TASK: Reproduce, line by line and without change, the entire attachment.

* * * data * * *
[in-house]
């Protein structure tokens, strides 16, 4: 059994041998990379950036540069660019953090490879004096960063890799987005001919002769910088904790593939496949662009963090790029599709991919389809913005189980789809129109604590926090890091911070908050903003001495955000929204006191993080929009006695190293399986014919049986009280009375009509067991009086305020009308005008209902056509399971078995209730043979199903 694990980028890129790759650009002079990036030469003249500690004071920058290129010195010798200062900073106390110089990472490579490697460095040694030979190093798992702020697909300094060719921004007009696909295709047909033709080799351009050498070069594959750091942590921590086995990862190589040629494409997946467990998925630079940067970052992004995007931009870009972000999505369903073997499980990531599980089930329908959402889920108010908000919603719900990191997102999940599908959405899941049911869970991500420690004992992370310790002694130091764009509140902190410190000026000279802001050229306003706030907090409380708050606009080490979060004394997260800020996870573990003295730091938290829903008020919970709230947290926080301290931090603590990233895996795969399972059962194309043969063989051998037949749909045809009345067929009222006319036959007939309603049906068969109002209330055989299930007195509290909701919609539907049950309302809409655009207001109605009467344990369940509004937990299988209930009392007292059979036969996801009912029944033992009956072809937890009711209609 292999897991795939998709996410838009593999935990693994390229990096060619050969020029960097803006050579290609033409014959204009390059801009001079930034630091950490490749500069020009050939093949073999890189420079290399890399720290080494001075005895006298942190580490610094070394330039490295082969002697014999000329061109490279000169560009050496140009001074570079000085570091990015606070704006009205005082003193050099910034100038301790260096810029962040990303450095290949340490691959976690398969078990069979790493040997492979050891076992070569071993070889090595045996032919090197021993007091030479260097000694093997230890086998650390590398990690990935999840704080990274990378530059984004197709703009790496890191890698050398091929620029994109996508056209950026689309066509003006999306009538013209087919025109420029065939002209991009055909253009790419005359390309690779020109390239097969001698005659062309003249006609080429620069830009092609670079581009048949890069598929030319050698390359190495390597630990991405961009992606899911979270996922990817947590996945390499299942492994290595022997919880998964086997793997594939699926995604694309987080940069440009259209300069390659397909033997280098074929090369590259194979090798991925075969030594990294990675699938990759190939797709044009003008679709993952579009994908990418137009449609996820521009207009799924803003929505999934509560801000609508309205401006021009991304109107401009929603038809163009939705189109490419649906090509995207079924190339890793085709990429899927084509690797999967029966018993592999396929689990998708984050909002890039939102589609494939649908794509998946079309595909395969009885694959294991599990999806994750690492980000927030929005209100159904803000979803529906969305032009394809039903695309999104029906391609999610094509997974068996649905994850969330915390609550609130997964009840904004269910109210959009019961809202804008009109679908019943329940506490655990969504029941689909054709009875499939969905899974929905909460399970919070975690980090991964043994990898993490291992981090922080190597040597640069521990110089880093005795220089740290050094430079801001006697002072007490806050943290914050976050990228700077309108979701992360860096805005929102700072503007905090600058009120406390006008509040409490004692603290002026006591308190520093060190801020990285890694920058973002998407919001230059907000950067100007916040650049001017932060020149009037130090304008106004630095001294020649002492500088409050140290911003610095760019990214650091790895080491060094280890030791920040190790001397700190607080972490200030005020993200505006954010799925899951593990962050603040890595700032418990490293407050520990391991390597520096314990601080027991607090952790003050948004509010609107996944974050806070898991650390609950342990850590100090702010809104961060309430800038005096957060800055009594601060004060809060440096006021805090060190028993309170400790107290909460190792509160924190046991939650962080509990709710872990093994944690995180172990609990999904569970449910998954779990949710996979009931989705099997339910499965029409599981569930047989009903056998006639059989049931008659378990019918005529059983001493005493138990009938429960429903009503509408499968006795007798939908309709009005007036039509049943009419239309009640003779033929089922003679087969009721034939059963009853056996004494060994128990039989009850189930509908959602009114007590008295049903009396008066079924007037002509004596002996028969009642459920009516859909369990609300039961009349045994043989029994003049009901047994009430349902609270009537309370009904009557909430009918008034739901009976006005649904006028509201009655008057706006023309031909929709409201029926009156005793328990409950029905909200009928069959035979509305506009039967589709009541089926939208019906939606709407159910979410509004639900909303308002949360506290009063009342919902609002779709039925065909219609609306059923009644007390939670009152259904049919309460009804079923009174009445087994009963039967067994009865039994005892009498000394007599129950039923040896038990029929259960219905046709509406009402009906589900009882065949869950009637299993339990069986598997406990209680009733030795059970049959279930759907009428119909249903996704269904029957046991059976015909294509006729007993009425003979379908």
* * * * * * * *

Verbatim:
[in-house]
């Protein structure tokens, strides 16, 4: 059994041998990379950036540069660019953090490879004096960063890799987005001919002769910088904790593939496949662009963090790029599709991919389809913005189980789809129109604590926090890091911070908050903003001495955000929204006191993080929009006695190293399986014919049986009280009375009509067991009086305020009308005008209902056509399971078995209730043979199903 694990980028890129790759650009002079990036030469003249500690004071920058290129010195010798200062900073106390110089990472490579490697460095040694030979190093798992702020697909300094060719921004007009696909295709047909033709080799351009050498070069594959750091942590921590086995990862190589040629494409997946467990998925630079940067970052992004995007931009870009972000999505369903073997499980990531599980089930329908959402889920108010908000919603719900990191997102999940599908959405899941049911869970991500420690004992992370310790002694130091764009509140902190410190000026000279802001050229306003706030907090409380708050606009080490979060004394997260800020996870573990003295730091938290829903008020919970709230947290926080301290931090603590990233895996795969399972059962194309043969063989051998037949749909045809009345067929009222006319036959007939309603049906068969109002209330055989299930007195509290909701919609539907049950309302809409655009207001109605009467344990369940509004937990299988209930009392007292059979036969996801009912029944033992009956072809937890009711209609 292999897991795939998709996410838009593999935990693994390229990096060619050969020029960097803006050579290609033409014959204009390059801009001079930034630091950490490749500069020009050939093949073999890189420079290399890399720290080494001075005895006298942190580490610094070394330039490295082969002697014999000329061109490279000169560009050496140009001074570079000085570091990015606070704006009205005082003193050099910034100038301790260096810029962040990303450095290949340490691959976690398969078990069979790493040997492979050891076992070569071993070889090595045996032919090197021993007091030479260097000694093997230890086998650390590398990690990935999840704080990274990378530059984004197709703009790496890191890698050398091929620029994109996508056209950026689309066509003006999306009538013209087919025109420029065939002209991009055909253009790419005359390309690779020109390239097969001698005659062309003249006609080429620069830009092609670079581009048949890069598929030319050698390359190495390597630990991405961009992606899911979270996922990817947590996945390499299942492994290595022997919880998964086997793997594939699926995604694309987080940069440009259209300069390659397909033997280098074929090369590259194979090798991925075969030594990294990675699938990759190939797709044009003008679709993952579009994908990418137009449609996820521009207009799924803003929505999934509560801000609508309205401006021009991304109107401009929603038809163009939705189109490419649906090509995207079924190339890793085709990429899927084509690797999967029966018993592999396929689990998708984050909002890039939102589609494939649908794509998946079309595909395969009885694959294991599990999806994750690492980000927030929005209100159904803000979803529906969305032009394809039903695309999104029906391609999610094509997974068996649905994850969330915390609550609130997964009840904004269910109210959009019961809202804008009109679908019943329940506490655990969504029941689909054709009875499939969905899974929905909460399970919070975690980090991964043994990898993490291992981090922080190597040597640069521990110089880093005795220089740290050094430079801001006697002072007490806050943290914050976050990228700077309108979701992360860096805005929102700072503007905090600058009120406390006008509040409490004692603290002026006591308190520093060190801020990285890694920058973002998407919001230059907000950067100007916040650049001017932060020149009037130090304008106004630095001294020649002492500088409050140290911003610095760019990214650091790895080491060094280890030791920040190790001397700190607080972490200030005020993200505006954010799925899951593990962050603040890595700032418990490293407050520990391991390597520096314990601080027991607090952790003050948004509010609107996944974050806070898991650390609950342990850590100090702010809104961060309430800038005096957060800055009594601060004060809060440096006021805090060190028993309170400790107290909460190792509160924190046991939650962080509990709710872990093994944690995180172990609990999904569970449910998954779990949710996979009931989705099997339910499965029409599981569930047989009903056998006639059989049931008659378990019918005529059983001493005493138990009938429960429903009503509408499968006795007798939908309709009005007036039509049943009419239309009640003779033929089922003679087969009721034939059963009853056996004494060994128990039989009850189930509908959602009114007590008295049903009396008066079924007037002509004596002996028969009642459920009516859909369990609300039961009349045994043989029994003049009901047994009430349902609270009537309370009904009557909430009918008034739901009976006005649904006028509201009655008057706006023309031909929709409201029926009156005793328990409950029905909200009928069959035979509305506009039967589709009541089926939208019906939606709407159910979410509004639900909303308002949360506290009063009342919902609002779709039925065909219609609306059923009644007390939670009152259904049919309460009804079923009174009445087994009963039967067994009865039994005892009498000394007599129950039923040896038990029929259960219905046709509406009402009906589900009882065949869950009637299993339990069986598997406990209680009733030795059970049959279930759907009428119909249903996704269904029957046991059976015909294509006729007993009425003979379908």